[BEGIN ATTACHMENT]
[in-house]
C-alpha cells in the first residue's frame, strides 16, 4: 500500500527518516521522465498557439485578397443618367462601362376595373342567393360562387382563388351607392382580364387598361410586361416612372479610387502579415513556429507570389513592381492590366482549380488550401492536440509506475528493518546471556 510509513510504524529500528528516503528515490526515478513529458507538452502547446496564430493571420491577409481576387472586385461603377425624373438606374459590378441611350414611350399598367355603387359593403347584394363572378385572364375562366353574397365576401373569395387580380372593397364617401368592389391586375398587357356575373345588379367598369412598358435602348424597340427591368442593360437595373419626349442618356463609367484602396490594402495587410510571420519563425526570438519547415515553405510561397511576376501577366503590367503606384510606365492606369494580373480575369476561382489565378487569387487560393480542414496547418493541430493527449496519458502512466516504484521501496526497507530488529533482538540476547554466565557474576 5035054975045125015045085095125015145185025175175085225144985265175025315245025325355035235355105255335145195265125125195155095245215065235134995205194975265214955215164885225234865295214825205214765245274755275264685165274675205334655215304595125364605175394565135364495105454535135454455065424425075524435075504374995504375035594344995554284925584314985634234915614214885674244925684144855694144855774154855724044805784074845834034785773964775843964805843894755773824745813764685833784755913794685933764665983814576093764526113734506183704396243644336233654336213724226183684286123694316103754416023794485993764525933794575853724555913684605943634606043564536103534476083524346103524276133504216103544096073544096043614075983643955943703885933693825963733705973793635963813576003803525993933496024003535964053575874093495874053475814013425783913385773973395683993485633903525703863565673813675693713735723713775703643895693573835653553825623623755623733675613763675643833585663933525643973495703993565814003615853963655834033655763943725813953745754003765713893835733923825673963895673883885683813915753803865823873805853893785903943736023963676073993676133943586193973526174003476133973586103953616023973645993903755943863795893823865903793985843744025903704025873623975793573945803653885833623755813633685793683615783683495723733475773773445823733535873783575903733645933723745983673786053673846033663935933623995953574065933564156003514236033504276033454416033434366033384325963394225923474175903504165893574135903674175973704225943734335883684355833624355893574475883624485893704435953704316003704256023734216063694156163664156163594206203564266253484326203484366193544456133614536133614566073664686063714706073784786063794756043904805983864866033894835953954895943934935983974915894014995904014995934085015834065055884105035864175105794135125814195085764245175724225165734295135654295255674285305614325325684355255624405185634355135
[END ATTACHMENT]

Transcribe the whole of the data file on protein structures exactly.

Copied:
[in-house]
C-alpha cells in the first residue's frame, strides 16, 4: 500500500527518516521522465498557439485578397443618367462601362376595373342567393360562387382563388351607392382580364387598361410586361416612372479610387502579415513556429507570389513592381492590366482549380488550401492536440509506475528493518546471556 510509513510504524529500528528516503528515490526515478513529458507538452502547446496564430493571420491577409481576387472586385461603377425624373438606374459590378441611350414611350399598367355603387359593403347584394363572378385572364375562366353574397365576401373569395387580380372593397364617401368592389391586375398587357356575373345588379367598369412598358435602348424597340427591368442593360437595373419626349442618356463609367484602396490594402495587410510571420519563425526570438519547415515553405510561397511576376501577366503590367503606384510606365492606369494580373480575369476561382489565378487569387487560393480542414496547418493541430493527449496519458502512466516504484521501496526497507530488529533482538540476547554466565557474576 5035054975045125015045085095125015145185025175175085225144985265175025315245025325355035235355105255335145195265125125195155095245215065235134995205194975265214955215164885225234865295214825205214765245274755275264685165274675205334655215304595125364605175394565135364495105454535135454455065424425075524435075504374995504375035594344995554284925584314985634234915614214885674244925684144855694144855774154855724044805784074845834034785773964775843964805843894755773824745813764685833784755913794685933764665983814576093764526113734506183704396243644336233654336213724226183684286123694316103754416023794485993764525933794575853724555913684605943634606043564536103534476083524346103524276133504216103544096073544096043614075983643955943703885933693825963733705973793635963813576003803525993933496024003535964053575874093495874053475814013425783913385773973395683993485633903525703863565673813675693713735723713775703643895693573835653553825623623755623733675613763675643833585663933525643973495703993565814003615853963655834033655763943725813953745754003765713893835733923825673963895673883885683813915753803865823873805853893785903943736023963676073993676133943586193973526174003476133973586103953616023973645993903755943863795893823865903793985843744025903704025873623975793573945803653885833623755813633685793683615783683495723733475773773445823733535873783575903733645933723745983673786053673846033663935933623995953574065933564156003514236033504276033454416033434366033384325963394225923474175903504165893574135903674175973704225943734335883684355833624355893574475883624485893704435953704316003704256023734216063694156163664156163594206203564266253484326203484366193544456133614536133614566073664686063714706073784786063794756043904805983864866033894835953954895943934935983974915894014995904014995934085015834065055884105035864175105794135125814195085764245175724225165734295135654295255674285305614325325684355255624405185634355135